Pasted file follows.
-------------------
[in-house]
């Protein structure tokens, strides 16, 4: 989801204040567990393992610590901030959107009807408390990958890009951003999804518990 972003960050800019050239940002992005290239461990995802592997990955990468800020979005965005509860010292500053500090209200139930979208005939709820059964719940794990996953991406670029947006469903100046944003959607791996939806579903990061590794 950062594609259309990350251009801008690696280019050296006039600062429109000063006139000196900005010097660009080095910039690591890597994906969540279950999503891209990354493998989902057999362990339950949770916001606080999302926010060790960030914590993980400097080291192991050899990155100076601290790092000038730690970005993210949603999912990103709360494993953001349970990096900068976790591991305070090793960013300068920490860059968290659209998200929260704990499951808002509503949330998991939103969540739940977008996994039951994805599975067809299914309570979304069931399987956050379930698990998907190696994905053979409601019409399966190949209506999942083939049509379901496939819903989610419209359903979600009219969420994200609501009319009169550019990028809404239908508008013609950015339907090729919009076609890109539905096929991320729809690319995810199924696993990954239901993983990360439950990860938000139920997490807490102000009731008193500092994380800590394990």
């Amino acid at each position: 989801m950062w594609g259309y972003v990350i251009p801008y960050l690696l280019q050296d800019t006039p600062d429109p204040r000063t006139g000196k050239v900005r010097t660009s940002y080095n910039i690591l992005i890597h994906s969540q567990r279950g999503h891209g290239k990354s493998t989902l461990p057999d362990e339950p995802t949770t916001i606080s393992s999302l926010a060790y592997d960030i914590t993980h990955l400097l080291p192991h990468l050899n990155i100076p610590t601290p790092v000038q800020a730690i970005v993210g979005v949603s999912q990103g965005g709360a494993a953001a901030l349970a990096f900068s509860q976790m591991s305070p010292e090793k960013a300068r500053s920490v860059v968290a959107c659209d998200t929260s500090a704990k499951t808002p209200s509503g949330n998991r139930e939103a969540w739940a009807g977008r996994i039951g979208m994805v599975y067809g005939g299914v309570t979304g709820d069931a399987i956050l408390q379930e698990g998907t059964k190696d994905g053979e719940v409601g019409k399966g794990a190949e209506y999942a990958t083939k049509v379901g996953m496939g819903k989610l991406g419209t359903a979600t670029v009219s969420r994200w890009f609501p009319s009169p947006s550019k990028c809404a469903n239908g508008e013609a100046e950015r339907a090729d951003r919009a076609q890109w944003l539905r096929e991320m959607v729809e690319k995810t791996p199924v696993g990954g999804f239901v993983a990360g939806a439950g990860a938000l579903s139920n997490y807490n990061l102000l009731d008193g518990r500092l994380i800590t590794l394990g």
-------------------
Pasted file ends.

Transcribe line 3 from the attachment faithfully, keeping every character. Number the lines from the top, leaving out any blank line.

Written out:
């Amino acid at each position: 989801m950062w594609g259309y972003v990350i251009p801008y960050l690696l280019q050296d800019t006039p600062d429109p204040r000063t006139g000196k050239v900005r010097t660009s940002y080095n910039i690591l992005i890597h994906s969540q567990r279950g999503h891209g290239k990354s493998t989902l461990p057999d362990e339950p995802t949770t916001i606080s393992s999302l926010a060790y592997d960030i914590t993980h990955l400097l080291p192991h990468l050899n990155i100076p610590t601290p790092v000038q800020a730690i970005v993210g979005v949603s999912q990103g965005g709360a494993a953001a901030l349970a990096f900068s509860q976790m591991s305070p010292e090793k960013a300068r500053s920490v860059v968290a959107c659209d998200t929260s500090a704990k499951t808002p209200s509503g949330n998991r139930e939103a969540w739940a009807g977008r996994i039951g979208m994805v599975y067809g005939g299914v309570t979304g709820d069931a399987i956050l408390q379930e698990g998907t059964k190696d994905g053979e719940v409601g019409k399966g794990a190949e209506y999942a990958t083939k049509v379901g996953m496939g819903k989610l991406g419209t359903a979600t670029v009219s969420r994200w890009f609501p009319s009169p947006s550019k990028c809404a469903n239908g508008e013609a100046e950015r339907a090729d951003r919009a076609q890109w944003l539905r096929e991320m959607v729809e690319k995810t791996p199924v696993g990954g999804f239901v993983a990360g939806a439950g990860a938000l579903s139920n997490y807490n990061l102000l009731d008193g518990r500092l994380i800590t590794l394990g």